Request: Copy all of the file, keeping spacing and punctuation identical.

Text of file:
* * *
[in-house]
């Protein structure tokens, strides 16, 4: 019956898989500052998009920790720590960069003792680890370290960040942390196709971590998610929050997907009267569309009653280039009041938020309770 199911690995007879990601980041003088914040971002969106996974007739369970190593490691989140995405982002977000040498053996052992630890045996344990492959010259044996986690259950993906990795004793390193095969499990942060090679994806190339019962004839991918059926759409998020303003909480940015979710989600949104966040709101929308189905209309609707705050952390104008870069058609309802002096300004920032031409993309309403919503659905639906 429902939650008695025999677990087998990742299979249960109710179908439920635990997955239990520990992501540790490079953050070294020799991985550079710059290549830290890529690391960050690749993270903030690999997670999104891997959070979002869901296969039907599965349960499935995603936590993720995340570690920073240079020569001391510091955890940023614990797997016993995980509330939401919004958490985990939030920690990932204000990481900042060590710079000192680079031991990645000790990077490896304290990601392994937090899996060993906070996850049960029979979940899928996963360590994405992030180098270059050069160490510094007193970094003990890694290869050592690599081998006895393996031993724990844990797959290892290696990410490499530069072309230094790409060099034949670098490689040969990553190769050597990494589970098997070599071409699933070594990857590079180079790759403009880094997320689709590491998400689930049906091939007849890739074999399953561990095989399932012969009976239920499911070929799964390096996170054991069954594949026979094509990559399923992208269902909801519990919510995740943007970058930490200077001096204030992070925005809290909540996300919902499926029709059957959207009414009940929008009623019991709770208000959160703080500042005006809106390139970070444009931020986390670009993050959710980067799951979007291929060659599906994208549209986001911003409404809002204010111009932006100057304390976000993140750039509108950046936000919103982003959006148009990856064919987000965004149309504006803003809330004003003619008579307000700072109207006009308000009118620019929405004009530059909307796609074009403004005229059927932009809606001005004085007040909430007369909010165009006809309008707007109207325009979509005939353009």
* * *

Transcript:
[in-house]
């Protein structure tokens, strides 16, 4: 019956898989500052998009920790720590960069003792680890370290960040942390196709971590998610929050997907009267569309009653280039009041938020309770 199911690995007879990601980041003088914040971002969106996974007739369970190593490691989140995405982002977000040498053996052992630890045996344990492959010259044996986690259950993906990795004793390193095969499990942060090679994806190339019962004839991918059926759409998020303003909480940015979710989600949104966040709101929308189905209309609707705050952390104008870069058609309802002096300004920032031409993309309403919503659905639906 429902939650008695025999677990087998990742299979249960109710179908439920635990997955239990520990992501540790490079953050070294020799991985550079710059290549830290890529690391960050690749993270903030690999997670999104891997959070979002869901296969039907599965349960499935995603936590993720995340570690920073240079020569001391510091955890940023614990797997016993995980509330939401919004958490985990939030920690990932204000990481900042060590710079000192680079031991990645000790990077490896304290990601392994937090899996060993906070996850049960029979979940899928996963360590994405992030180098270059050069160490510094007193970094003990890694290869050592690599081998006895393996031993724990844990797959290892290696990410490499530069072309230094790409060099034949670098490689040969990553190769050597990494589970098997070599071409699933070594990857590079180079790759403009880094997320689709590491998400689930049906091939007849890739074999399953561990095989399932012969009976239920499911070929799964390096996170054991069954594949026979094509990559399923992208269902909801519990919510995740943007970058930490200077001096204030992070925005809290909540996300919902499926029709059957959207009414009940929008009623019991709770208000959160703080500042005006809106390139970070444009931020986390670009993050959710980067799951979007291929060659599906994208549209986001911003409404809002204010111009932006100057304390976000993140750039509108950046936000919103982003959006148009990856064919987000965004149309504006803003809330004003003619008579307000700072109207006009308000009118620019929405004009530059909307796609074009403004005229059927932009809606001005004085007040909430007369909010165009006809309008707007109207325009979509005939353009």